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FW: Worldwatch: WTO & NGOs
Information for those interested in organizing for the upcoming trade talks
From: firstname.lastname@example.org [mailto:email@example.com]
Sent: Friday, October 29, 1999 3:59 PM
Subject: WWN: Worldwatch: WTO & NGOs
NEWS FROM THE WORLDWATCH INSTITUTE
Worldwatch is pleased to announce the publication of the November/December
of World Watch magazine, which features two articles of special relevance to
upcoming meeting in Seattle of the World Trade Organization.
Hilary French's article, "Challenging the WTO," looks at how global trade
threaten to undermine environmental laws of sovereign nations. You can
this article as a free pdf file by going to the Worldwatch web site
(http://worldwatch.org/mag/1999/99-6.html). Recent transatlantic disputes
hormone-treated beef are emblematic of a new kind of global trade conflict,
which various national health and environmental laws, rather than such
traditional trade-war issues as tariffs, quotas, and the "dumping" of
commodities like steel or wheat, are now at stake. French reviews GATT and
agreements, and the glaring inconsistencies between the rules of the world
trading system and emerging international environmental principles and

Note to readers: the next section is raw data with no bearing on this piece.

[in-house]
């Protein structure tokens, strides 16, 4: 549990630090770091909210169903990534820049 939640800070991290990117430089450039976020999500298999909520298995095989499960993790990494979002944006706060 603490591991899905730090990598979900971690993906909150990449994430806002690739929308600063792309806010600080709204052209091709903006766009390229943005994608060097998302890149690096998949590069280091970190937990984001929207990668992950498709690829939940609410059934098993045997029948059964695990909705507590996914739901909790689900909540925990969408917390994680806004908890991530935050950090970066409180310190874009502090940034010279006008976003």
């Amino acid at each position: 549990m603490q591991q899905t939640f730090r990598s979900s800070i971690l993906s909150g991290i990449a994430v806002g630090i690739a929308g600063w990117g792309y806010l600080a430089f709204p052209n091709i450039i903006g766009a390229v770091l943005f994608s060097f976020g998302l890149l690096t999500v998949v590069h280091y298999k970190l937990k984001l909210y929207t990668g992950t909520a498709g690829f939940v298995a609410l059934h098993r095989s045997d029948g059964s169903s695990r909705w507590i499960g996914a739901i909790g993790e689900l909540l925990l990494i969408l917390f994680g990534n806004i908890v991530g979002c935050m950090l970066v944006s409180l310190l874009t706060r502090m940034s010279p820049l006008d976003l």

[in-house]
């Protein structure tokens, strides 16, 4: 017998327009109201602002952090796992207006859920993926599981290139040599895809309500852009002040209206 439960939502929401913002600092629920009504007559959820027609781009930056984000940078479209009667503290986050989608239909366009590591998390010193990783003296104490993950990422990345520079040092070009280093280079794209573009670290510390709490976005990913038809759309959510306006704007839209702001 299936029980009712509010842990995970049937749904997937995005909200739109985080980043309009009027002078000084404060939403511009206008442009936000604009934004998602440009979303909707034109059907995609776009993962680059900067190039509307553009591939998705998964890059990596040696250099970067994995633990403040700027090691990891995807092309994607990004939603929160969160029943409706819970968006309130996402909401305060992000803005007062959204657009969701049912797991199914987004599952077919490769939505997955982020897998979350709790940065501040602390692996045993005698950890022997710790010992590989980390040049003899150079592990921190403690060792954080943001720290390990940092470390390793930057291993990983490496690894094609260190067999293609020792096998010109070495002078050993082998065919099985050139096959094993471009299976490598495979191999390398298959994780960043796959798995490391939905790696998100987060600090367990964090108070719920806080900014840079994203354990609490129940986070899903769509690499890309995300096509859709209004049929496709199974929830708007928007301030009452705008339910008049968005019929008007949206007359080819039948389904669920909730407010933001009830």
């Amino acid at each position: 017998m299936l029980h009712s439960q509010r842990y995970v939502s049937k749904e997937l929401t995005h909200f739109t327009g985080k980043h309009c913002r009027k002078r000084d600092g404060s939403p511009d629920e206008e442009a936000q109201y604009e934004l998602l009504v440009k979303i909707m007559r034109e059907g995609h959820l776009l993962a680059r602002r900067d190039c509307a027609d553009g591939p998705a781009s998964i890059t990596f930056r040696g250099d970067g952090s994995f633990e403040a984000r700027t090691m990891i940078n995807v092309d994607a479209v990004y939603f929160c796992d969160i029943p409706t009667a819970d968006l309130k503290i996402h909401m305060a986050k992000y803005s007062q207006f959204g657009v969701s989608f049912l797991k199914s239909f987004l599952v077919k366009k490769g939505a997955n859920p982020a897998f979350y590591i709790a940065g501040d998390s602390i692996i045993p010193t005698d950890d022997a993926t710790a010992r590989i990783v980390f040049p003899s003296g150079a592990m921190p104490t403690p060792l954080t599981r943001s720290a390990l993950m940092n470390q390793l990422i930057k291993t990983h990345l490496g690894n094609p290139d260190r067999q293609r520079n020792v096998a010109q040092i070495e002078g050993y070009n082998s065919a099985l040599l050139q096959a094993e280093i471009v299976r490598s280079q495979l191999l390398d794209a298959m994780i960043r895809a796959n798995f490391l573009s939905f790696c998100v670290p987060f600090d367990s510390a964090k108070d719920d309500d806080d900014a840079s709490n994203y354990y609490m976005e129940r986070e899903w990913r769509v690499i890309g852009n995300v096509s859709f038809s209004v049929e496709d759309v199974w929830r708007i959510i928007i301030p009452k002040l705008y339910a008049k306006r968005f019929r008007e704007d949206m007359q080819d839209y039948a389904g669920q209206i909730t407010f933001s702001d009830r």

practices. French highlights cases involving tuna, dolphins, shrimp,
food and forestry. And the article concludes with the issues confronting
governments and citizen activists at the WTO meetings in Seattle in November
Curtis Runyan's article, "Action on the Front Lines," looks at the growing
of nongovernmental organizations in influencing and setting policies that
formerly the preserve of governments and corporations. Through their
international connections and networks, nongovernmental organizations (NGOs)
concerns global platforms--connecting the hundreds of millions people who
to grassroots, community organizations that are working in small but
ways to change the status quo. This chaotic "third sector" is charting a new
course deep into the waters long ruled by nations and corporations. And
swelling numbers, size, complexity, and effectiveness are compelling the two
traditional sectors to change.
The press release attached below describes the article's principal findings.
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WTO CONFRONTATION SHOWS GROWING POWER OF ACTIVIST GROUPS
Private citizens throughout the world, banding together in millions of
nongovernmental organizations (NGOs), are exercising an unprecedented level
influence over the decisions of governments and businesses, reports a new
by the Worldwatch Institute.
"The proliferation of these groups and the spread of their influence
been very rapid," said Curtis Runyan, author of "Action on the Front Lines"
the November/December issue of World Watch magazine. Estimates show that up